Alert over resistant sexual infection

2010-06-18 00:00

HEALTH experts are on high alert after reports that a drug-resistant strain of gonorrhoea has been detected overseas.

KZN’s strategic health programmes manager, Dr Sandile Buthelezi, warned yesterday at a provincial consultative health forum that the discovery is not to be taken lightly, and might spell disaster for the province.

He said the disease is one of the common sexually transmitted infections (STIs).

Recent reports from America and Hawaii have shown that resistant strains have been picked up, especially in homosexual men.

“This disease was previously treated with penicillin and tetracycline, but it later became resistant to these drugs.

“They were replaced with ciprofloxacin (ciprobay), for which resis­tant strains were detected around 2003/2004.

“The regimen was then changed to third-generation cephalosporin ceftriaxone and cefixime,” explained Buthelezi.

He said the reports raise serious concerns in most countries, including South Africa.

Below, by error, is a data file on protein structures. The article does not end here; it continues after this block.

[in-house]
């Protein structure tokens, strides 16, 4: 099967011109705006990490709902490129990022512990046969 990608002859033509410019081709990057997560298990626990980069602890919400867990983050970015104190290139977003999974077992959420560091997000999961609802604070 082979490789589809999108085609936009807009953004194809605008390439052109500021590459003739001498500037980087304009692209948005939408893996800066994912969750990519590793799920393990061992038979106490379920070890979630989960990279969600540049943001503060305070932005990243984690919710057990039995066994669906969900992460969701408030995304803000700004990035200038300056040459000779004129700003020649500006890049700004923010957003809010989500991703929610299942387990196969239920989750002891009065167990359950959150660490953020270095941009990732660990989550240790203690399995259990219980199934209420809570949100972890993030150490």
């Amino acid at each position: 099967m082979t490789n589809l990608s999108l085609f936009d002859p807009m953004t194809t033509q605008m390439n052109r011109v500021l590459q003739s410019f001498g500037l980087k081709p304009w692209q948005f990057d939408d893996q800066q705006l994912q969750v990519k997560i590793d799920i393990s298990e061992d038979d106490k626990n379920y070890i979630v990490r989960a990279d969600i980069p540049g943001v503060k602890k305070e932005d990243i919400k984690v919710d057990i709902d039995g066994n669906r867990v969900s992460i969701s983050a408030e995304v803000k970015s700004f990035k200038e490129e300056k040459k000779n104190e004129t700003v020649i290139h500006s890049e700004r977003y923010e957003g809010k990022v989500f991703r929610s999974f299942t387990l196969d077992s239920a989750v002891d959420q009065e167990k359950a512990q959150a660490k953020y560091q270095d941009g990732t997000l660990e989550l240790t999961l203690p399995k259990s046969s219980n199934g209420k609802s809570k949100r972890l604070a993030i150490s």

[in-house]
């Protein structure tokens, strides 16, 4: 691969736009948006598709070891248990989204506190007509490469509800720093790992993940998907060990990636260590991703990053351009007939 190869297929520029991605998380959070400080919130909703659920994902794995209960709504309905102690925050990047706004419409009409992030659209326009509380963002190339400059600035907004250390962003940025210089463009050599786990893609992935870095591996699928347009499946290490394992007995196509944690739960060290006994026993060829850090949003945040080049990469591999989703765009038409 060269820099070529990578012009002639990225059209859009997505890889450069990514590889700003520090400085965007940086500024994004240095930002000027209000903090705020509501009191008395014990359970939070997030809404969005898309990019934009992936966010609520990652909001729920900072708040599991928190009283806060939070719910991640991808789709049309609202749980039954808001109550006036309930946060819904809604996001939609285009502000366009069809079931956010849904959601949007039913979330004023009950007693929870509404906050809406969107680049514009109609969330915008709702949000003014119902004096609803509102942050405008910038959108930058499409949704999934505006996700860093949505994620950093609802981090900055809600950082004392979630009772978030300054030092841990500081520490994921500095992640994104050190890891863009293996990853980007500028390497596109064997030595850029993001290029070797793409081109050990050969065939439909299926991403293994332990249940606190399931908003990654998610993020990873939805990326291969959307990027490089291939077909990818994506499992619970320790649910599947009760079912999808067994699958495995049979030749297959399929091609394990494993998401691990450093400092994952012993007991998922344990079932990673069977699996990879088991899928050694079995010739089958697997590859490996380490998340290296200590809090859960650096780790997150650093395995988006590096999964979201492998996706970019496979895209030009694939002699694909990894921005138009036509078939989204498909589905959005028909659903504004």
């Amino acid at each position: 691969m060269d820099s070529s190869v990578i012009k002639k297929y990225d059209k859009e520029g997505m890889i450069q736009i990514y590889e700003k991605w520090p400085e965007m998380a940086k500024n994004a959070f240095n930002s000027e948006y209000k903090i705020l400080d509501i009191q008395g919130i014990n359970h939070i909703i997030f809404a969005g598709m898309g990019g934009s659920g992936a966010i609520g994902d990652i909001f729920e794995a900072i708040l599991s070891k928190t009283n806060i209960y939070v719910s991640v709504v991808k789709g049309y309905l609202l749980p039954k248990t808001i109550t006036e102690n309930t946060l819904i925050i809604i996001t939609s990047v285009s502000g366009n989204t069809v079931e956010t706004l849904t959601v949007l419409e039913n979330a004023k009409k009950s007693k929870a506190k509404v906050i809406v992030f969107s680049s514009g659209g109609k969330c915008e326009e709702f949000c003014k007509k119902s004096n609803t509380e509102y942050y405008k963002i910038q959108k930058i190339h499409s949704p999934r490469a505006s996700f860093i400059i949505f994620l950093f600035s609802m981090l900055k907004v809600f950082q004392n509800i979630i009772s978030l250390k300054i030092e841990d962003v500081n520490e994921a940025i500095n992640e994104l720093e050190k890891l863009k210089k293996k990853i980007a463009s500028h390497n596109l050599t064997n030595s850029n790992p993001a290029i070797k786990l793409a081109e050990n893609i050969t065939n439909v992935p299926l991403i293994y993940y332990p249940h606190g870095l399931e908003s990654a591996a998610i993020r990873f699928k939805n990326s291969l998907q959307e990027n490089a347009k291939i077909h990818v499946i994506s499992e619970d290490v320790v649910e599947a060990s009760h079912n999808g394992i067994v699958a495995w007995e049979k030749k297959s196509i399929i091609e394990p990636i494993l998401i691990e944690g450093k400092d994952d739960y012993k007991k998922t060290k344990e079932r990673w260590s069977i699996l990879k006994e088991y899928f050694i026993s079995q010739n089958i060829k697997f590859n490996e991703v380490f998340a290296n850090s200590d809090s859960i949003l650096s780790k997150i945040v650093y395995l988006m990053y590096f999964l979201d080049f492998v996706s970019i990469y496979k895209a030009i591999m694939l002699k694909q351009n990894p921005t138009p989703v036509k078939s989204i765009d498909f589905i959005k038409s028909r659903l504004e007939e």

Even though there are no cases reported in the country as yet, Dr Buthelezi said the department is on high alert and working with the National Institute of Communicable Diseases on preventative measures.

“We have set up a strong surveillance system for STIs throughout the province to be able to pick up cases of resistance.

“In the interim, we are strengthening the prevention of infections through condom use, and judicious use of antimicrobial agents to prevent resistance,” he said.

Not everyone with STIs is aware that they carry it, which contributes to the spread of infections.

Unknown infections that exist without obvious symptoms can create a serious health disaster, said Buthelezi.

It is reported that pregnant young girls infected with gonorrhoea are at risk of pelvic inflammatory disease, infertility or ectopic pregnancies if not treated.

People infected with the disease are also more likely to become infected with HIV fi they come into contact with the virus.

“We appeal to the people of the province to be very cautious with their sexual behaviour; they must test for STIs to be on the safer side.

“You can get infected without knowing it, but once you discover that you’re infected, then make sure that your partner or partners get treatment, and finish the course of your treatment, as failure to do so might lead to resistance to medication.

“We pray that researchers find a cure for this because we can’t stand another drug-resistant disease. That will mean complete disaster for public health,” he said.

He encouraged women to go for Pap smears as this is one way of detecting infection or, if this does not reveal symptoms, discharge can also be tested.

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